In the hope of doing so, a series of completely new and original books designed especially for boys of the age range surveyed has been launched. HEROES has been put together with the assistance of Our Read author Frank Cottrell Boyce and the books in the series have been created with the aim of switching boys back on to reading, increasing their engagement with books as well as building their confidence around reading and improving their literacy skills. In order to help combat the issue of reluctant reading, the books incorporate things that boys identified as those that would make them more interested in reading – action, adventure, crime, horror and thrilling narrative –  as well as being shorter to capture boys’ attention.

Frank hopes that by reading the HEROES books, boys will renew their interest in reading away from school and will gradually begin to read longer stories, saying that boys must be started on shorter books intially if they are to become lifelong readers: “Nobody wants to run a marathon if they can’t run.” As with all readers, the key aspect in switching on boys’ attention is pleasure – and, as Frank says, pleasure can’t be taught: it can only be shared. But the classroom is a good place to start to encourage boys – and girls – to continue their reading adventures elsewhere. “According to Unesco, the biggest single indicator of whether a child is going to thrive at school and in work is whether or not they read for pleasure. Our hope is that the stories in Heroes will be shared and enjoyed in the classroom by pupil and teacher alike because pleasure is the most powerful motivation.”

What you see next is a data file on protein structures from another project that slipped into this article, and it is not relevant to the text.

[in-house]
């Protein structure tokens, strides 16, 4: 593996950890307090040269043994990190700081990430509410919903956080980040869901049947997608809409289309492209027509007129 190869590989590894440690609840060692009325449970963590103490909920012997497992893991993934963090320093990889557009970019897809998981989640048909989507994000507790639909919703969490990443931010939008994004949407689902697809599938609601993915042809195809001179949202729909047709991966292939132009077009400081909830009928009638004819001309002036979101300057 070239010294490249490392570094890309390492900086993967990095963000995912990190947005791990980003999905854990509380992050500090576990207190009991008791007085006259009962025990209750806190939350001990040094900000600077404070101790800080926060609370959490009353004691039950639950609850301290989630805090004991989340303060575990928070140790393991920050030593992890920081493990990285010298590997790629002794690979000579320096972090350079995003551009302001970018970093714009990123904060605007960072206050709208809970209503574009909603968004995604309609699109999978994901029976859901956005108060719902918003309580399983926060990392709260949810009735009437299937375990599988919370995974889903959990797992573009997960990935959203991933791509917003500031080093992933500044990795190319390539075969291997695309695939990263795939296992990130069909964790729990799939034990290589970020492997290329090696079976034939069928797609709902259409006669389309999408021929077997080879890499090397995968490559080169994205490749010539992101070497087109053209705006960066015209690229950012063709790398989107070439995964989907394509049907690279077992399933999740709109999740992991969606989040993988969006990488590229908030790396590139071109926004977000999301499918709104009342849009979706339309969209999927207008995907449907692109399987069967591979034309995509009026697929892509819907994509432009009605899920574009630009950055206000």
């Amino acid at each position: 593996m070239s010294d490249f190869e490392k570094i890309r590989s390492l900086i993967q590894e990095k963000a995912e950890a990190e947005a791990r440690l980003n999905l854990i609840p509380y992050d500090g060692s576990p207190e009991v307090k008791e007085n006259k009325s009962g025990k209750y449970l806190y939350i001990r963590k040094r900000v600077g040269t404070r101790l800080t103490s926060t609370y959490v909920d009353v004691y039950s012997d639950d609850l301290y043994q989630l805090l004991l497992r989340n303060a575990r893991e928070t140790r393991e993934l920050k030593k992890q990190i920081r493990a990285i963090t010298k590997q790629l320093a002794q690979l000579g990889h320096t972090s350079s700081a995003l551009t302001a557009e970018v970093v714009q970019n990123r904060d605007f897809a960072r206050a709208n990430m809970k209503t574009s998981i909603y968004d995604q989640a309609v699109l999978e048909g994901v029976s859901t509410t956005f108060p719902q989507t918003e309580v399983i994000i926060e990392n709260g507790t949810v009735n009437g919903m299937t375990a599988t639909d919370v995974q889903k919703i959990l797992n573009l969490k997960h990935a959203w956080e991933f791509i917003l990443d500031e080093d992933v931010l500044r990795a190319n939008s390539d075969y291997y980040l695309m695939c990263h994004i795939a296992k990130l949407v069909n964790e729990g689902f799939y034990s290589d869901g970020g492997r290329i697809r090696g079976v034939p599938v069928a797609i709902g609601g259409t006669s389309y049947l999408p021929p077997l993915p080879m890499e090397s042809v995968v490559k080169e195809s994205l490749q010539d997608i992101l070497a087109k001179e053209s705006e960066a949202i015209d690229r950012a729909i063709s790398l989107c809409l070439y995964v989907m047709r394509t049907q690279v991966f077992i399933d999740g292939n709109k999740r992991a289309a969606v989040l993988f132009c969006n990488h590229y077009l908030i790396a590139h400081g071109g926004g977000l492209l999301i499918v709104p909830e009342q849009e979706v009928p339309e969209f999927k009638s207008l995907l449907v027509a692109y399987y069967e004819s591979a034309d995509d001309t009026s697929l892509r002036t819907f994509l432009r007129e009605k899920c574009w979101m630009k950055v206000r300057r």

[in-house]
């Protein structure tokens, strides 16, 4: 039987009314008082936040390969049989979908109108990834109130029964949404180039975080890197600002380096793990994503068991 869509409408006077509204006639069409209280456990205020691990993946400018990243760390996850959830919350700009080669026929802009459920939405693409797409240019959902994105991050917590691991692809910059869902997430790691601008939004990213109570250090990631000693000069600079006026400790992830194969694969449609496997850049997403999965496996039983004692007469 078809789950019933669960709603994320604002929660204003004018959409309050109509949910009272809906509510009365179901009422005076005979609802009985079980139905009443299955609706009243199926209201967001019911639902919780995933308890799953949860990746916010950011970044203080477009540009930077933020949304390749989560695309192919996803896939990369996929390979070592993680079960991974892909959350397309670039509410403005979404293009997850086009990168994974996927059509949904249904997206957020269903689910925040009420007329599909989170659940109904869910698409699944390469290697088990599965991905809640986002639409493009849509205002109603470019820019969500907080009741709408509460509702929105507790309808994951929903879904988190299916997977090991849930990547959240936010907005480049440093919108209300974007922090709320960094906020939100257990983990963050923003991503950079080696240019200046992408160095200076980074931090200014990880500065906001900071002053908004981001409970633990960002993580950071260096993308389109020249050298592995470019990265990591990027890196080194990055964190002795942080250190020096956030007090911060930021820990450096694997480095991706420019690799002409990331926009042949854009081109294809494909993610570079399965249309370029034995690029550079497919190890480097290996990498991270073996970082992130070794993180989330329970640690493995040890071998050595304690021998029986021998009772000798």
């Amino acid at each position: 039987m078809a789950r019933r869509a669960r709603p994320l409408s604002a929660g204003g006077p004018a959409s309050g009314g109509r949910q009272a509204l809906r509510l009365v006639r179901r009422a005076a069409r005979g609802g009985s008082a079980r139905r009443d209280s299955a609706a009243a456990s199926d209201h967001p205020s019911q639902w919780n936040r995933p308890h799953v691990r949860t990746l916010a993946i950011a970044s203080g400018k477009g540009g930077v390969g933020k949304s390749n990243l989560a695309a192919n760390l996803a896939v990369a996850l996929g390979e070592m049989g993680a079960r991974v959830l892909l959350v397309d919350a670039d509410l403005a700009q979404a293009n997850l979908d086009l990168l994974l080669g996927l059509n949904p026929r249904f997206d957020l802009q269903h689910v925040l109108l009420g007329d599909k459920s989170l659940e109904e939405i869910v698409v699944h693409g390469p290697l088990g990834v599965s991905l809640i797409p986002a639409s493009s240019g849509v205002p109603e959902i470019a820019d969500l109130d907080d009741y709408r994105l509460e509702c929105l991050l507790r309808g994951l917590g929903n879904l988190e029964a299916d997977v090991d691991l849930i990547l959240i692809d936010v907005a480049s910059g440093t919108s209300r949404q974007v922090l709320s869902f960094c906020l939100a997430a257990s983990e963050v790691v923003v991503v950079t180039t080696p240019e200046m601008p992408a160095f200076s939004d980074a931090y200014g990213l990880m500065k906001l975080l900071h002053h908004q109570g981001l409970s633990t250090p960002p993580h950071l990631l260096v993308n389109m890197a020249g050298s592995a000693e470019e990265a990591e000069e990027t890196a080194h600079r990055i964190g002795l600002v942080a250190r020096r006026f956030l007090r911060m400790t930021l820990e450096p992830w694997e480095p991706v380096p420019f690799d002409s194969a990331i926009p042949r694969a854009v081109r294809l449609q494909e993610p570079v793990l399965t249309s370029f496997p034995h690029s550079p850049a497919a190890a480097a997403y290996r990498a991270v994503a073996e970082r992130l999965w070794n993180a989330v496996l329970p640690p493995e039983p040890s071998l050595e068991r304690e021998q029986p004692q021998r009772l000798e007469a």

Hear more from Frank about the HEROES series (and a little bit about his reworking of Chitty Chitty Bang Bang) in this video, broadcast on BBC Breakfast, 17th May 2011:

More information on the study about ‘reluctant readers’ in secondary schools can be read here.

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2 Comments leave one →
  1. Sue Garner-Jones permalink
    May 20, 2011 2:04 am

    Both sexes love the enormous Harry Potter books and the LOR trilogy, though, and in school boys – and a lot of girls I’d guess – prefer shorter books just as they prefer shorter homework: it’s easier ‘simples’! I think it depends on how a book is taught/experienced and in the end, as we say about other things, ‘size isn’t important’!

  2. Colin permalink
    May 20, 2011 1:39 pm

    At risk of sounding a bit gloomy, something seems to go wrong with boys’ appetites for reading sometime after the age of 13. It might be interesting to do this same survey for 13-16 year olds.

    I suspect that many reluctant-to-read boys never see their fathers reading a book. In primary schools it will be rare for youngsters to hear a man reading or to read to a man. In secondary schools there is a predominance of lady teachers of English Literature. How many boys see their dads attending book groups?

    As boys become more aware of their sexuality, they need to feel confident that they are seen by their peers as real men. But they probably don’t see many male role models with a book.

    Schools can take a lead but there needs to be bags of encouragement at home too.

    Hats off to Frank as ever. He’s a powerhouse for the cause!